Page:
Why I don't want to see movies made from Stephen King's It and The Stand

For Stephen King fans, it's truly the best of times and the worst of times.

It's the best because the man himself is still writing away at his usual clip, with two books coming out this year and more projects no doubt on the way. It's also a good time to be a King fan because there seems to have been a resurgence of interest in his work from Hollywood these past few years -- including the possibility of seeing two of his most beloved books, The Stand (1978) and It (1987), being brought to the big screen in epic fashion.

But as it turns out, the development process of those two projects has made this quite a frightening time to be a fan of the horror master and his work as well. The truth is, as a lifelong King fan who holds both It and The Stand in the highest regard, I'm come to a point where I don't think I want to see either one of them at my local multiplex. 

Why is this? Because recent events -- including director turnover and conceptual issues -- indicate that, despite at least some good intentions on the part of the filmmakers who have been involved, the major studios still fundamentally misunderstand what makes King's work successful. And that's bad news for fans of King's work in general, and especially those two novels, which most King fans rank among their very favorites.

Let's start with The Stand. A theatrical, multi-film version of King's post-apocalyptic classic has been on the boards for several years now, with directors like David Yates (the Harry Potter films), Ben Affleck (Argo) and Scott Cooper (Out of the Furnace) all attached at one time or another, and with a script featuring some insane changes to the story. The latest director to work on the project is indie darling Josh Boone (The Fault in Our Stars), who claimed to have written a single three-hour script for one movie. How he managed to do that and stay faithful to the sprawling 800-pages-plus of material is anyone's guess, but last we heard, The Stand was back to a series of four films.  

The even lengthier It (1,100 pages) was conceived as a two-film saga, with True Detective director Cary Fukunaga taking the reins. But Fukunaga left the project earlier this month -- just four weeks before shooting was to begin -- after Warner Bros. Pictures moved it to the less prestigious New Line Cinema division and reportedly cut the budget, even requesting that it be condensed into one film. Warner Bros./New Line apparently does not see It as the same classy supernatural epic that Fukunaga apparently envisioned (although we question some of his creative choices too, like moving the story to New York).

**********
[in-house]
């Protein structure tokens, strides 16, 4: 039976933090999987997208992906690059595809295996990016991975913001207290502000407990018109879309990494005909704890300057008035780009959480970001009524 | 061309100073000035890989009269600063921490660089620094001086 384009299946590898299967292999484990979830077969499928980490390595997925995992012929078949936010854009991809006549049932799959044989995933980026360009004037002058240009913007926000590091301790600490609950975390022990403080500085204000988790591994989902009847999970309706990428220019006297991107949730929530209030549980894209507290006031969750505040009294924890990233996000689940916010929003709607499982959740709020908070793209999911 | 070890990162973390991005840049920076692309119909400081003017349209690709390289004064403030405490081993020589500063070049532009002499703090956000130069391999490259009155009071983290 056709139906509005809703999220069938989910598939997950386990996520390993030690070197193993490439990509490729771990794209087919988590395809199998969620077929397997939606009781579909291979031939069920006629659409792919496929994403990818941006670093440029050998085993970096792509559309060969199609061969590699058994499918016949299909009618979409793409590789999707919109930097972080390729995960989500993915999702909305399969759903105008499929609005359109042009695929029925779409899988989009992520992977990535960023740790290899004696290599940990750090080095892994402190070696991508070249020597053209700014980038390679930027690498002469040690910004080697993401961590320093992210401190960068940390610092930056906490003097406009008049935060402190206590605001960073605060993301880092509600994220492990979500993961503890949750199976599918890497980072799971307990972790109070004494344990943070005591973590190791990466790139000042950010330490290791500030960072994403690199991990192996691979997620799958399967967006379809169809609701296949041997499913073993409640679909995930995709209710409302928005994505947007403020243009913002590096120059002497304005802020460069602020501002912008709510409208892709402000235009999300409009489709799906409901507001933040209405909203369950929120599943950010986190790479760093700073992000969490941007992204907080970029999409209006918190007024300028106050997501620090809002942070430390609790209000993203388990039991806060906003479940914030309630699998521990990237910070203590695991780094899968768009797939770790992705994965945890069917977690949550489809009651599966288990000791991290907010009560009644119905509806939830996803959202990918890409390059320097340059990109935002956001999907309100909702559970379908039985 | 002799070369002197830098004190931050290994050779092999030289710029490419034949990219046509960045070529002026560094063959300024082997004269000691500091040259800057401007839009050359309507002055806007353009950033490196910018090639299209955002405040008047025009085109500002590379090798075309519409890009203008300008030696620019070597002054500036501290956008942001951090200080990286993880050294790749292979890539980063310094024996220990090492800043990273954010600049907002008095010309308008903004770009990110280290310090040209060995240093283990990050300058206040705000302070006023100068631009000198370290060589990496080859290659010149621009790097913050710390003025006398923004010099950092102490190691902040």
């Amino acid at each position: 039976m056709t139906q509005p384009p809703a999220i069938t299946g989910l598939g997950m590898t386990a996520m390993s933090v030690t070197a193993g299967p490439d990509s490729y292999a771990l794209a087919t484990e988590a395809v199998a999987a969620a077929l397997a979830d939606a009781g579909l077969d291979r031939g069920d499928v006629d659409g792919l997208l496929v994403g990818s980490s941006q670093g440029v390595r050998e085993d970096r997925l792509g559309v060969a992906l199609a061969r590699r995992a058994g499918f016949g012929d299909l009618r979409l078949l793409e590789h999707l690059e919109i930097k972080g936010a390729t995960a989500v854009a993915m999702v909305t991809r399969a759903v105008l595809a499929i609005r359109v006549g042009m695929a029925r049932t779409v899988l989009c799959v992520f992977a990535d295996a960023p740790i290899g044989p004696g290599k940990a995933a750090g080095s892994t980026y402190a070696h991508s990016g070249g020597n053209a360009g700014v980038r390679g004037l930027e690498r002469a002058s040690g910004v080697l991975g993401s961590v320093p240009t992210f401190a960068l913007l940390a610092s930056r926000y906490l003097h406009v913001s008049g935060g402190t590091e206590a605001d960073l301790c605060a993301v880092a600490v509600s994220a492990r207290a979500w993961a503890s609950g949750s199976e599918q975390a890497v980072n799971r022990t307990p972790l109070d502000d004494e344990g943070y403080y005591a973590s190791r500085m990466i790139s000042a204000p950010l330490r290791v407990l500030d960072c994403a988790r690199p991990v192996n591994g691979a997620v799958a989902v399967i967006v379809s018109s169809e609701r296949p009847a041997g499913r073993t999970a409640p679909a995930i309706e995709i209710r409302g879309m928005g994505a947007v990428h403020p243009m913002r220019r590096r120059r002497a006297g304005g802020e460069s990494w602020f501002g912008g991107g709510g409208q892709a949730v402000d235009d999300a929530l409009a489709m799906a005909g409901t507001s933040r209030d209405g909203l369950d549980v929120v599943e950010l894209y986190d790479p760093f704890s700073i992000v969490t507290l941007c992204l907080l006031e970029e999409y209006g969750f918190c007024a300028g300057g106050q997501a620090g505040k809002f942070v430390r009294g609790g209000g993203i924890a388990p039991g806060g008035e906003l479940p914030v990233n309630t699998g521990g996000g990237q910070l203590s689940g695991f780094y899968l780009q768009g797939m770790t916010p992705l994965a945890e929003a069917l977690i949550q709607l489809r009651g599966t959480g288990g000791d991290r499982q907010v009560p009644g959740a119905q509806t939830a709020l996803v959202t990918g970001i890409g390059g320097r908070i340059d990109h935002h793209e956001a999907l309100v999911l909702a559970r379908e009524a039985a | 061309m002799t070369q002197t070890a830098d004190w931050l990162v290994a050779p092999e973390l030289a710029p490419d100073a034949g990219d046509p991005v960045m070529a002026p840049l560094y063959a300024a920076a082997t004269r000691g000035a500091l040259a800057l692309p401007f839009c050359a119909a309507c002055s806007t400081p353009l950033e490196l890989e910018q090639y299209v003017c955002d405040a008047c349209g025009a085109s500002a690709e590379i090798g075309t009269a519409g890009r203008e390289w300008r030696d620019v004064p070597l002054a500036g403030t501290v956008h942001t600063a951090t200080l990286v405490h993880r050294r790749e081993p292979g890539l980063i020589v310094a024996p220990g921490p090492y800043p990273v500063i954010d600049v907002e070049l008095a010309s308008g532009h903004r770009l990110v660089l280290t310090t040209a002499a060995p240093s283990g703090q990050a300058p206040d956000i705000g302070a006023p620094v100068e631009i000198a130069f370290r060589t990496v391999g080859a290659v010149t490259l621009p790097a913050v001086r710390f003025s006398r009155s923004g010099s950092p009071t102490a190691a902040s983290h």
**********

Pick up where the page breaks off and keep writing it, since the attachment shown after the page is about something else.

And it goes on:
To most of the major studios, horror movies have always been a way of making a quick buck -- that's why we've always had scores of lousy, cheap sequels to properties like Halloween and Friday the 13th or, more recently, a deluge of "found-footage" knockoffs. Although hits like The Ring, The Sixth Sense and even the low-budget Insidious prove over and over again that audiences like horror tales that are made with care and a bit more thought than the usual fare, the studio's default position on the genre remains largely the same: They want it fast, they want it cheap, and they want things leaping out of the screen 15 minutes into the movie. 

What they don't want is expensive, large-scale, character-driven dramas that happen to also be stories involving ancient entities or the end of the human race -- which are exactly what It and The Stand both need to be. King's books are so compelling because of his characters. We come to know the Losers Club in It and the citizens of the Boulder Free Zone in The Stand in a way that makes them seem like old friends, so when they do face unimaginable horrors it makes the stakes that much more personal and emotionally involving. 

Both books were made into miniseries in the past, It in 1990 and The Stand in 1994, and while neither has aged particularly well and both were shackled in different ways by the limitations of network TV at the time, they at least had the right idea to service the characters first. They're both fondly remembered today despite their flaws. So it's ironic, in a way, that the best future for both novels probably still remains on the ever-changing small screen.

The perfect way to adapt both novels is to make them into miniseries, either through a premium channel like HBO or through a streaming network like Netflix. The Stand could work as a season-long series, perhaps 12 or 14 hours, while It could be a four- or six-hour event like HBO's recent highly acclaimed adaptation of Olive Kittredge. Hell, make The Stand into three short seasons and really take a deep dive into the novel (just don't go off the rails like CBS' ludicrous Under the Dome). There are no restrictions on content or length, no worries about box office, and there's a wealth of talent available both behind and in front of the camera.

That, to this King fan, is the best way to adapt The Stand and It (and The Dark Tower, while we're at it), and that is why I don't want to see truncated, studio-massaged, compromised versions in a movie theater anytime soon. I'd rather just go back and reread the books.

What is your opinion? Should the movies of It and The Stand be scrapped in favor of small-screen adaptations? Would you rather have no movie at all than a less-than-stellar one?

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